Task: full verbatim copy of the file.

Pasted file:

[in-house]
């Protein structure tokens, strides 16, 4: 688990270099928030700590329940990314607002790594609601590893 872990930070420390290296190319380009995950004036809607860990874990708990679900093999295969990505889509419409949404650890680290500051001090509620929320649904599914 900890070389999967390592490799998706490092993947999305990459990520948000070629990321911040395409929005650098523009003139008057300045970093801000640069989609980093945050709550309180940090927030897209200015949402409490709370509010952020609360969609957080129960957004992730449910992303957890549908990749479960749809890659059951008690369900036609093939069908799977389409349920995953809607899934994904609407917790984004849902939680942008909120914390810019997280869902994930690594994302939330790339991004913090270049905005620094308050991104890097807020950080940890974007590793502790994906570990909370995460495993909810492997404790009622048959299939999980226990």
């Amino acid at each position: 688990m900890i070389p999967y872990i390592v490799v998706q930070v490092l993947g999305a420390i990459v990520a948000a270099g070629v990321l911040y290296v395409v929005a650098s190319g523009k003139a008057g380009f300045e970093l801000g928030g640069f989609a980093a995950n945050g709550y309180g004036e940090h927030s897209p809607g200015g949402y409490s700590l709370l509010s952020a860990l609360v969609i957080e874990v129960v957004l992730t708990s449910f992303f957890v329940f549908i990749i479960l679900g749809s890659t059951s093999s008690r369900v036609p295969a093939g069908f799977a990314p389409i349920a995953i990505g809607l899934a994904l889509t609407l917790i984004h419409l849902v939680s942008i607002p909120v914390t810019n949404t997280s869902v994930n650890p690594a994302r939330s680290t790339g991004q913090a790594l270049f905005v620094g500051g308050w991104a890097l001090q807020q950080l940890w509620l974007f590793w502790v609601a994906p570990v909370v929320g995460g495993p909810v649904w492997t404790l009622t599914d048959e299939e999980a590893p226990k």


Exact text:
[in-house]
């Protein structure tokens, strides 16, 4: 688990270099928030700590329940990314607002790594609601590893 872990930070420390290296190319380009995950004036809607860990874990708990679900093999295969990505889509419409949404650890680290500051001090509620929320649904599914 900890070389999967390592490799998706490092993947999305990459990520948000070629990321911040395409929005650098523009003139008057300045970093801000640069989609980093945050709550309180940090927030897209200015949402409490709370509010952020609360969609957080129960957004992730449910992303957890549908990749479960749809890659059951008690369900036609093939069908799977389409349920995953809607899934994904609407917790984004849902939680942008909120914390810019997280869902994930690594994302939330790339991004913090270049905005620094308050991104890097807020950080940890974007590793502790994906570990909370995460495993909810492997404790009622048959299939999980226990």
């Amino acid at each position: 688990m900890i070389p999967y872990i390592v490799v998706q930070v490092l993947g999305a420390i990459v990520a948000a270099g070629v990321l911040y290296v395409v929005a650098s190319g523009k003139a008057g380009f300045e970093l801000g928030g640069f989609a980093a995950n945050g709550y309180g004036e940090h927030s897209p809607g200015g949402y409490s700590l709370l509010s952020a860990l609360v969609i957080e874990v129960v957004l992730t708990s449910f992303f957890v329940f549908i990749i479960l679900g749809s890659t059951s093999s008690r369900v036609p295969a093939g069908f799977a990314p389409i349920a995953i990505g809607l899934a994904l889509t609407l917790i984004h419409l849902v939680s942008i607002p909120v914390t810019n949404t997280s869902v994930n650890p690594a994302r939330s680290t790339g991004q913090a790594l270049f905005v620094g500051g308050w991104a890097l001090q807020q950080l940890w509620l974007f590793w502790v609601a994906p570990v909370v929320g995460g495993p909810v649904w492997t404790l009622t599914d048959e299939e999980a590893p226990k």